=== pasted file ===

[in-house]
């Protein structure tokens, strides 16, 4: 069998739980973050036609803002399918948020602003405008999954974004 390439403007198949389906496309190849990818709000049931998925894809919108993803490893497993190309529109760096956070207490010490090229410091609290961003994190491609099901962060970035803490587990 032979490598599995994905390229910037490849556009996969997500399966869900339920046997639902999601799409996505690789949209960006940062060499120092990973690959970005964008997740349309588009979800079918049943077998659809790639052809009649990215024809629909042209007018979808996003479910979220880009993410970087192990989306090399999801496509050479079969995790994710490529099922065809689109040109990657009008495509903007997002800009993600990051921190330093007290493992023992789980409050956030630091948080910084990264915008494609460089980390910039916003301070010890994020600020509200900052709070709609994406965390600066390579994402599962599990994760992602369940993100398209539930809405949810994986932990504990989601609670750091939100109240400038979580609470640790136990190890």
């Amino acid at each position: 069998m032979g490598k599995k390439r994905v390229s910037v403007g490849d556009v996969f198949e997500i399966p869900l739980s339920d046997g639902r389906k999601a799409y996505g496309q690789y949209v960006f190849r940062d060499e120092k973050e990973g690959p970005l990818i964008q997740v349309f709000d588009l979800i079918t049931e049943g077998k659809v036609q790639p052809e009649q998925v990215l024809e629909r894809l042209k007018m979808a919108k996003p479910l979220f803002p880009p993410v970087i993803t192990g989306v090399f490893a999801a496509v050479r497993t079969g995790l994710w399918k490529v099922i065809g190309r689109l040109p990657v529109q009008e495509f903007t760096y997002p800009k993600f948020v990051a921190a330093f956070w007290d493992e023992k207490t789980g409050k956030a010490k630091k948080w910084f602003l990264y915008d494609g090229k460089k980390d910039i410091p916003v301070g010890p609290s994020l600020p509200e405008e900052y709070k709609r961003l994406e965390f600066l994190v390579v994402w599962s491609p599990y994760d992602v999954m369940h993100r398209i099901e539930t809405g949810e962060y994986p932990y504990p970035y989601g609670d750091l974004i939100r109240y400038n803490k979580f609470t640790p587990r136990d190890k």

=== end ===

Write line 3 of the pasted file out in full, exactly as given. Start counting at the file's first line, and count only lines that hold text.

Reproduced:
């Amino acid at each position: 069998m032979g490598k599995k390439r994905v390229s910037v403007g490849d556009v996969f198949e997500i399966p869900l739980s339920d046997g639902r389906k999601a799409y996505g496309q690789y949209v960006f190849r940062d060499e120092k973050e990973g690959p970005l990818i964008q997740v349309f709000d588009l979800i079918t049931e049943g077998k659809v036609q790639p052809e009649q998925v990215l024809e629909r894809l042209k007018m979808a919108k996003p479910l979220f803002p880009p993410v970087i993803t192990g989306v090399f490893a999801a496509v050479r497993t079969g995790l994710w399918k490529v099922i065809g190309r689109l040109p990657v529109q009008e495509f903007t760096y997002p800009k993600f948020v990051a921190a330093f956070w007290d493992e023992k207490t789980g409050k956030a010490k630091k948080w910084f602003l990264y915008d494609g090229k460089k980390d910039i410091p916003v301070g010890p609290s994020l600020p509200e405008e900052y709070k709609r961003l994406e965390f600066l994190v390579v994402w599962s491609p599990y994760d992602v999954m369940h993100r398209i099901e539930t809405g949810e962060y994986p932990y504990p970035y989601g609670d750091l974004i939100r109240y400038n803490k979580f609470t640790p587990r136990d190890k």